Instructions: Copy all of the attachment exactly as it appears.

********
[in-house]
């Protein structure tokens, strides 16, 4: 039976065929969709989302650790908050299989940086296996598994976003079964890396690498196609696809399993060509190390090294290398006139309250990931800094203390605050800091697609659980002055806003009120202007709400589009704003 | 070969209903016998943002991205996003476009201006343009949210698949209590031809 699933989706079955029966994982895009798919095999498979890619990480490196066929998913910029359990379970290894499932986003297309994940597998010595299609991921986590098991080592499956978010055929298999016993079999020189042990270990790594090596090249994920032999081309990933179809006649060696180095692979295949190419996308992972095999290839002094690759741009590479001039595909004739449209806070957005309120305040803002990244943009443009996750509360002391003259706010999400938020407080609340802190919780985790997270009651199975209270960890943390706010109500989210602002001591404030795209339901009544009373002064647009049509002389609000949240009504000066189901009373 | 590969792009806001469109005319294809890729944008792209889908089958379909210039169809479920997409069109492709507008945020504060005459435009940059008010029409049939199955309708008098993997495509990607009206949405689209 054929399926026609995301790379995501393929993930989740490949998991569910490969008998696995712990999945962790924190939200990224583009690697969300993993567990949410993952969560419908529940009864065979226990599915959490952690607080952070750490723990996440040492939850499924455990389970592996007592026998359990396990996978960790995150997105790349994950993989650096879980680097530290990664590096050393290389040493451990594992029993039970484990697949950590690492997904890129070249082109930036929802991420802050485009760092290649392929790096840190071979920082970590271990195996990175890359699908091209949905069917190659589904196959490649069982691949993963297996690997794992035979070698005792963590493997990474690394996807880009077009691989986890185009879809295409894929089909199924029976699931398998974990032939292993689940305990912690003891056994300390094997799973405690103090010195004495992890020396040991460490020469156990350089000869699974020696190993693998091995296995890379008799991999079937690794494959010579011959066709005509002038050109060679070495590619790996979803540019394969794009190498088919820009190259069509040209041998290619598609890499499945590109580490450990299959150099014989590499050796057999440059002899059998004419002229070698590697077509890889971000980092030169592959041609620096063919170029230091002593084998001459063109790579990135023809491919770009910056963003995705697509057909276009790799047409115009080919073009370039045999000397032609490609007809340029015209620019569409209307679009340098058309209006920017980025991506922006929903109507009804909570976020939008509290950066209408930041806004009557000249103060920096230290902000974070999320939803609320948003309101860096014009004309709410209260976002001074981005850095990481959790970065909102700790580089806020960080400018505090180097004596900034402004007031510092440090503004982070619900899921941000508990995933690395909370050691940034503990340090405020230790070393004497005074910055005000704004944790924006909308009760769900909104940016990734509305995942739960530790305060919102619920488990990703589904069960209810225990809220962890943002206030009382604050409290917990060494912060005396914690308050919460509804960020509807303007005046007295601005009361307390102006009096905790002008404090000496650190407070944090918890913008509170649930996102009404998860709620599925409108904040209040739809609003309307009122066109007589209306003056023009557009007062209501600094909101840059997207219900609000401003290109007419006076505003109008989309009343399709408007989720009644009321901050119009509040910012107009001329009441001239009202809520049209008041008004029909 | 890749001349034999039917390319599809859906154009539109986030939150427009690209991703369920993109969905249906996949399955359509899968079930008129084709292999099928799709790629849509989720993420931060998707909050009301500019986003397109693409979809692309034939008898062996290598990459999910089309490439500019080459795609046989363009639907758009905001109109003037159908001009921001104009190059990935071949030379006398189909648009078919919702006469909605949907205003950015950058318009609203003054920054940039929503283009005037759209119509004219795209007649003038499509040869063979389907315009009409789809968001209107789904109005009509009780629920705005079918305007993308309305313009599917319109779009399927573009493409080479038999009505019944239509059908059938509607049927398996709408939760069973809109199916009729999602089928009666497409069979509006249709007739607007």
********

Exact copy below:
[in-house]
């Protein structure tokens, strides 16, 4: 039976065929969709989302650790908050299989940086296996598994976003079964890396690498196609696809399993060509190390090294290398006139309250990931800094203390605050800091697609659980002055806003009120202007709400589009704003 | 070969209903016998943002991205996003476009201006343009949210698949209590031809 699933989706079955029966994982895009798919095999498979890619990480490196066929998913910029359990379970290894499932986003297309994940597998010595299609991921986590098991080592499956978010055929298999016993079999020189042990270990790594090596090249994920032999081309990933179809006649060696180095692979295949190419996308992972095999290839002094690759741009590479001039595909004739449209806070957005309120305040803002990244943009443009996750509360002391003259706010999400938020407080609340802190919780985790997270009651199975209270960890943390706010109500989210602002001591404030795209339901009544009373002064647009049509002389609000949240009504000066189901009373 | 590969792009806001469109005319294809890729944008792209889908089958379909210039169809479920997409069109492709507008945020504060005459435009940059008010029409049939199955309708008098993997495509990607009206949405689209 054929399926026609995301790379995501393929993930989740490949998991569910490969008998696995712990999945962790924190939200990224583009690697969300993993567990949410993952969560419908529940009864065979226990599915959490952690607080952070750490723990996440040492939850499924455990389970592996007592026998359990396990996978960790995150997105790349994950993989650096879980680097530290990664590096050393290389040493451990594992029993039970484990697949950590690492997904890129070249082109930036929802991420802050485009760092290649392929790096840190071979920082970590271990195996990175890359699908091209949905069917190659589904196959490649069982691949993963297996690997794992035979070698005792963590493997990474690394996807880009077009691989986890185009879809295409894929089909199924029976699931398998974990032939292993689940305990912690003891056994300390094997799973405690103090010195004495992890020396040991460490020469156990350089000869699974020696190993693998091995296995890379008799991999079937690794494959010579011959066709005509002038050109060679070495590619790996979803540019394969794009190498088919820009190259069509040209041998290619598609890499499945590109580490450990299959150099014989590499050796057999440059002899059998004419002229070698590697077509890889971000980092030169592959041609620096063919170029230091002593084998001459063109790579990135023809491919770009910056963003995705697509057909276009790799047409115009080919073009370039045999000397032609490609007809340029015209620019569409209307679009340098058309209006920017980025991506922006929903109507009804909570976020939008509290950066209408930041806004009557000249103060920096230290902000974070999320939803609320948003309101860096014009004309709410209260976002001074981005850095990481959790970065909102700790580089806020960080400018505090180097004596900034402004007031510092440090503004982070619900899921941000508990995933690395909370050691940034503990340090405020230790070393004497005074910055005000704004944790924006909308009760769900909104940016990734509305995942739960530790305060919102619920488990990703589904069960209810225990809220962890943002206030009382604050409290917990060494912060005396914690308050919460509804960020509807303007005046007295601005009361307390102006009096905790002008404090000496650190407070944090918890913008509170649930996102009404998860709620599925409108904040209040739809609003309307009122066109007589209306003056023009557009007062209501600094909101840059997207219900609000401003290109007419006076505003109008989309009343399709408007989720009644009321901050119009509040910012107009001329009441001239009202809520049209008041008004029909 | 890749001349034999039917390319599809859906154009539109986030939150427009690209991703369920993109969905249906996949399955359509899968079930008129084709292999099928799709790629849509989720993420931060998707909050009301500019986003397109693409979809692309034939008898062996290598990459999910089309490439500019080459795609046989363009639907758009905001109109003037159908001009921001104009190059990935071949030379006398189909648009078919919702006469909605949907205003950015950058318009609203003054920054940039929503283009005037759209119509004219795209007649003038499509040869063979389907315009009409789809968001209107789904109005009509009780629920705005079918305007993308309305313009599917319109779009399927573009493409080479038999009505019944239509059908059938509607049927398996709408939760069973809109199916009729999602089928009666497409069979509006249709007739607007």